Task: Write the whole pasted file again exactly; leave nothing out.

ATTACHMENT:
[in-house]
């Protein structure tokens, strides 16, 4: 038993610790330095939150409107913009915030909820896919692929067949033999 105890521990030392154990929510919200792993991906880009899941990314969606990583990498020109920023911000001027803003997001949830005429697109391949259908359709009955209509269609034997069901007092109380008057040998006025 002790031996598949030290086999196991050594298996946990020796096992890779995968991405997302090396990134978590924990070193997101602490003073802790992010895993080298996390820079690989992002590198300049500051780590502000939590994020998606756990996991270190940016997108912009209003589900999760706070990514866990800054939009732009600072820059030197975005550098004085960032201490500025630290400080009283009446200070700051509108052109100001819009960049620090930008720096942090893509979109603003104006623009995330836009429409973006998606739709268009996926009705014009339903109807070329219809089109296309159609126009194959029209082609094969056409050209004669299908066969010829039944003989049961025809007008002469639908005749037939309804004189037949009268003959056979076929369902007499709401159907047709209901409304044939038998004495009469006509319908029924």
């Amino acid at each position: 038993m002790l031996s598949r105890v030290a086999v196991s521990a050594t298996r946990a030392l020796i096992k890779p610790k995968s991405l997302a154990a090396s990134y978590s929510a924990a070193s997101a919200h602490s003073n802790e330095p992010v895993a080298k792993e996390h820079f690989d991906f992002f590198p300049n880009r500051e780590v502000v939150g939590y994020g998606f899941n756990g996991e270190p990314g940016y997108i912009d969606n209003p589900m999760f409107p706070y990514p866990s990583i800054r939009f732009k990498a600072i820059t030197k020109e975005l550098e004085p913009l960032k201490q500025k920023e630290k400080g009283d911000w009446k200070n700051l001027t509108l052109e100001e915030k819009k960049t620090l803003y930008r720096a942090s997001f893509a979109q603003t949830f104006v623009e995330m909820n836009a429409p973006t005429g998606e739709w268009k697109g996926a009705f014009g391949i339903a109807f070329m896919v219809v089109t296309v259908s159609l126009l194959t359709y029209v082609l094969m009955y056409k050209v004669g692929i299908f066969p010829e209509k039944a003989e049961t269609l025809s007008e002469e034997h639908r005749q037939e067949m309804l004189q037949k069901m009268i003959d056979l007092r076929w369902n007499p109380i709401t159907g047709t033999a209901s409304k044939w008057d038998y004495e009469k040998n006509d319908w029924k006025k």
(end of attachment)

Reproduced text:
[in-house]
């Protein structure tokens, strides 16, 4: 038993610790330095939150409107913009915030909820896919692929067949033999 105890521990030392154990929510919200792993991906880009899941990314969606990583990498020109920023911000001027803003997001949830005429697109391949259908359709009955209509269609034997069901007092109380008057040998006025 002790031996598949030290086999196991050594298996946990020796096992890779995968991405997302090396990134978590924990070193997101602490003073802790992010895993080298996390820079690989992002590198300049500051780590502000939590994020998606756990996991270190940016997108912009209003589900999760706070990514866990800054939009732009600072820059030197975005550098004085960032201490500025630290400080009283009446200070700051509108052109100001819009960049620090930008720096942090893509979109603003104006623009995330836009429409973006998606739709268009996926009705014009339903109807070329219809089109296309159609126009194959029209082609094969056409050209004669299908066969010829039944003989049961025809007008002469639908005749037939309804004189037949009268003959056979076929369902007499709401159907047709209901409304044939038998004495009469006509319908029924």
């Amino acid at each position: 038993m002790l031996s598949r105890v030290a086999v196991s521990a050594t298996r946990a030392l020796i096992k890779p610790k995968s991405l997302a154990a090396s990134y978590s929510a924990a070193s997101a919200h602490s003073n802790e330095p992010v895993a080298k792993e996390h820079f690989d991906f992002f590198p300049n880009r500051e780590v502000v939150g939590y994020g998606f899941n756990g996991e270190p990314g940016y997108i912009d969606n209003p589900m999760f409107p706070y990514p866990s990583i800054r939009f732009k990498a600072i820059t030197k020109e975005l550098e004085p913009l960032k201490q500025k920023e630290k400080g009283d911000w009446k200070n700051l001027t509108l052109e100001e915030k819009k960049t620090l803003y930008r720096a942090s997001f893509a979109q603003t949830f104006v623009e995330m909820n836009a429409p973006t005429g998606e739709w268009k697109g996926a009705f014009g391949i339903a109807f070329m896919v219809v089109t296309v259908s159609l126009l194959t359709y029209v082609l094969m009955y056409k050209v004669g692929i299908f066969p010829e209509k039944a003989e049961t269609l025809s007008e002469e034997h639908r005749q037939e067949m309804l004189q037949k069901m009268i003959d056979l007092r076929w369902n007499p109380i709401t159907g047709t033999a209901s409304k044939w008057d038998y004495e009469k040998n006509d319908w029924k006025k």